Kate’s Corner
Sep 10 2015

  Games In My Eyes

When you really listen to children and know them and really think about what they are saying, you realize how amazing they really are.

A 4 year old little girl was laying down for her rest in preschool.  I was in the classroom and sat on the floor between her and a friend as they nestled into their blankets and listened to background music in the classroom.  With her eyes closed, the little girl smiled and started to giggle.  She opened her eyes and said “Miss Kate, I have games in my eyes.”  From here, she told me that she was on the playground with her best friend during the morning and they played hide and seek tag.  This was the game in her eyes.  Children think and dream in magic.

A new 2 year old, just learning language, was standing with his mom in the hallway as she picked him up from school.  While she talked to him about his day and all of the fun he had, he just kept looking at her smiling and repeating the word “toast” after everything she said.  He didn’t have toast, didn’t make toast, didn’t even want toast.  But toast was a brand new word that he could confidently say.  His mom laughed and said to him “wow you really know a great new word!”

3 year olds have a hard time arranging their lives!  They are easily distracted, can be laser focused on one toy or event and are busy figuring out new friends.  A teacher told me that in her 3 year old room children asked her if they could “jump the rope.” She brought in jump ropes and they learned games to jump over them, she put yarn and lariats in her art center, read stories about kids jumping rope and pointed asked them to help her understand what they wanted.  While they were thrilled to learn to jump rope and use the yarn and lariats, turns out that what they really wanted was to pretend they were garden snakes who played with sticks – a game that they made up the year before.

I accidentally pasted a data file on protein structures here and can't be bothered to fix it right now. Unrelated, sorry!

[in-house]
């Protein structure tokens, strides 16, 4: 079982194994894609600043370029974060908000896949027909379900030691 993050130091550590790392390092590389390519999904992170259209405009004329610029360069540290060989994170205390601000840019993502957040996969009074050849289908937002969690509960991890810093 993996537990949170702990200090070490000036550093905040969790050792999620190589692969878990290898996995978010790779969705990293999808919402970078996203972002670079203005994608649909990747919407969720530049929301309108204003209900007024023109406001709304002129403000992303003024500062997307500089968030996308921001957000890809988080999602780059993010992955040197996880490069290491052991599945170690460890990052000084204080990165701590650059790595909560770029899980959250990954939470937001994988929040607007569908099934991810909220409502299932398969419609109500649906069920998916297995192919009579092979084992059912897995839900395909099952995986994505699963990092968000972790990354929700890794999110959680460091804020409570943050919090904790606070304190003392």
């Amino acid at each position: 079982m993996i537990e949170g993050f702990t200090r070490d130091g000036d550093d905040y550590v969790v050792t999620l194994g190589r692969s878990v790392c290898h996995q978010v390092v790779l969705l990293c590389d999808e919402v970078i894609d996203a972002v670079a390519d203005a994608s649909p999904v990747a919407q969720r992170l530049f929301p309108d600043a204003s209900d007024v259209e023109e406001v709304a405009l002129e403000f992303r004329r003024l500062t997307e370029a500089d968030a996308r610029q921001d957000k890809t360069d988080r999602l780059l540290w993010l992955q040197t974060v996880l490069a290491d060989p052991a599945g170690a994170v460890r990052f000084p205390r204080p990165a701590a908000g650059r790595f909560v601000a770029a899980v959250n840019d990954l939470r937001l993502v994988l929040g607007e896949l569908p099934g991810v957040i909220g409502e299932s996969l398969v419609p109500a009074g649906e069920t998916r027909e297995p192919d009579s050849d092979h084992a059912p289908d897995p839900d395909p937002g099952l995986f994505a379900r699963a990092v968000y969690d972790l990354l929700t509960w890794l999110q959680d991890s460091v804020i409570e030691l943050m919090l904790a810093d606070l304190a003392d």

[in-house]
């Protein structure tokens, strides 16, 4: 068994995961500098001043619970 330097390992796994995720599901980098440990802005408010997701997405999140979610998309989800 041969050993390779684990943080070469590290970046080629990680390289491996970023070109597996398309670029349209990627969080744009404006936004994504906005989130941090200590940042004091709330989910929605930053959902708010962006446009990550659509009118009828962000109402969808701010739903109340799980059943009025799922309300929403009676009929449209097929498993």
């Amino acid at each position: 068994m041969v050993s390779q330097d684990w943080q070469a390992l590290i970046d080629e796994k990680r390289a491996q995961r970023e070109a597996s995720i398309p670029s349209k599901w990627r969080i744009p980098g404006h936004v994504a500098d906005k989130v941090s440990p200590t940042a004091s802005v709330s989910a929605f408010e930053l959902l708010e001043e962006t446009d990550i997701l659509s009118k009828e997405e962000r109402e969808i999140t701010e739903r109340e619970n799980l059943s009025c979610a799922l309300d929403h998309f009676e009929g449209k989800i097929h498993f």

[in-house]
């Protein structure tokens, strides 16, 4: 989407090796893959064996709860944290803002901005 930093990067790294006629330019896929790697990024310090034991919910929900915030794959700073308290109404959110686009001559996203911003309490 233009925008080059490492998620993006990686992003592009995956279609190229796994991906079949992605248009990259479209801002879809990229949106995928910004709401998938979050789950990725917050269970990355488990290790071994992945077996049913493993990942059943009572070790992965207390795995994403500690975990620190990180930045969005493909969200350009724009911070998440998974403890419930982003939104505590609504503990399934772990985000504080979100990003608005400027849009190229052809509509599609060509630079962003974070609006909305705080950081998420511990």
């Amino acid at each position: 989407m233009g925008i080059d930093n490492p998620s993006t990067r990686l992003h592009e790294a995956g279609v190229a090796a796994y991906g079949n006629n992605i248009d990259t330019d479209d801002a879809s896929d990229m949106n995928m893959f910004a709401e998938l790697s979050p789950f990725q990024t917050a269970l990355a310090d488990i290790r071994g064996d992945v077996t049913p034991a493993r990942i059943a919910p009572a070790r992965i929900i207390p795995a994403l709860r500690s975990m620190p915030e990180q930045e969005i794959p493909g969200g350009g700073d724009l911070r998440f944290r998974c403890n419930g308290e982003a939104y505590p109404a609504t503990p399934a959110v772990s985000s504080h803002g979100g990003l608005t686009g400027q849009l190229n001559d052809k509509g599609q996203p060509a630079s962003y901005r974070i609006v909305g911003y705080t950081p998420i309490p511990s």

Never underestimate your children.  They may be new at everything but they want to include you in their ideas, plans and designs.  While they often have limited ways to express this, they will work really hard to help you understand and are, quite simply, delighted when you get it.

It would be easy to smile and walk away from a little one falling asleep, be confused and frustrated with a young toddler who won’t stop saying one word over and over or just give up on 3 year olds and be satisfied with handing them jump ropes and new art materials.

But with patience and practice you will get it and this will set the stage for a life time of being included, sharing, and loving every little thing about your child as they grow.   Really.


                                          “Children don’t remember what you try to teach them.                               They remember who you are.”

Jim Henson